This page is a little too advanced for my toddler, but I intentionally made it that way because I wanted to have a few pages that would be good for an older child. Time flies. My current baby will be a toddler and my current toddler will be a preschooler before I know it. When I was making all the quiet book pages I thought it would be a good idea to make some more advanced ones so my oldest can still play with the quiet book even when most of the pages are geared for a younger age I planned this book with the idea that the kids will be sharing it someday. That is one of the reason I made the pages easy to take out. I have visions of taking pages out and giving each child a page so it’s easy to keep them equally occupied without having to share a single page. Time will tell how this actually plays out…
Even though it’s geared for an older kid, I decided to make it with basic shapes and primary colors so there were familiar things for a littler one to enjoy.
Small holes were used for one of the shapes to make a harder challenge. (I would imagine you could make bigger holes and use a bigger “thread” to make it easier for a littler one if desired.) It was my first time using the sewing machine to make eyelets. I’m glad I experimented with it, but I probably wouldn’t do it this way again. I hadn’t made enough to get used to how the machine creates these and as a result my spacing is not very consistent. It also took longer than I imagined it would to do it this way.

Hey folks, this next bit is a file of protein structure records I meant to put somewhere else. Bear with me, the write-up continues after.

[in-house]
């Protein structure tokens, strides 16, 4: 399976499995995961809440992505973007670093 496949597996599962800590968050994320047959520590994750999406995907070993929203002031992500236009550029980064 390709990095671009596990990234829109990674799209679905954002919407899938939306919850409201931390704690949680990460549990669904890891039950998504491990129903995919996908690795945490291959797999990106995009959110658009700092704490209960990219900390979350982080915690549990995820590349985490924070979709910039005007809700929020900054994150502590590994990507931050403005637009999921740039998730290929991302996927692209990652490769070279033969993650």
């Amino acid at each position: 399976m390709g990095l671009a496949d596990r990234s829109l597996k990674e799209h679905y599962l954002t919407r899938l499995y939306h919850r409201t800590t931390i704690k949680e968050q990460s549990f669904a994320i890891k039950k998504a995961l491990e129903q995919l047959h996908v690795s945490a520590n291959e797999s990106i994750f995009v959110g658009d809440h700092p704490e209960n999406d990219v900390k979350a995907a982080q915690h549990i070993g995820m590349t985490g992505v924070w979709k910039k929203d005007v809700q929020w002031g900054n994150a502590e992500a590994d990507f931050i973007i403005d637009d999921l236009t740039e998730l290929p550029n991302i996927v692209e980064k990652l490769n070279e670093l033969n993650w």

The stitch I used to outline these holes is actually a scallop stitch. After sewing scallops all the way down one side I just reversed it to sew a mirror image and create the other half of each circle. I cut a + shape into the middle of each circle for the “thread” to go through. (I may end up cutting fabric out of the inside of the circles on one of the shapes to make it easier.)
Each shape is double layered and tacked into place down the center. The end of the thick “thread” is attached by this center seam. Make sure the “thread” you choose for the child to sew with is firm at the sewing end so it can be pushed through the holes easily. (My initial idea was to use a shoelace for this, but my goal was to use scrap materials and I had no shoelaces.) Since each set of 2 shapes is only tacked down in the center, if the child’s “thread” is pulled out then the shapes will separate around the edges. This way the child is truly attaching the two pieces of fabric when he or she “sews” the shapes together.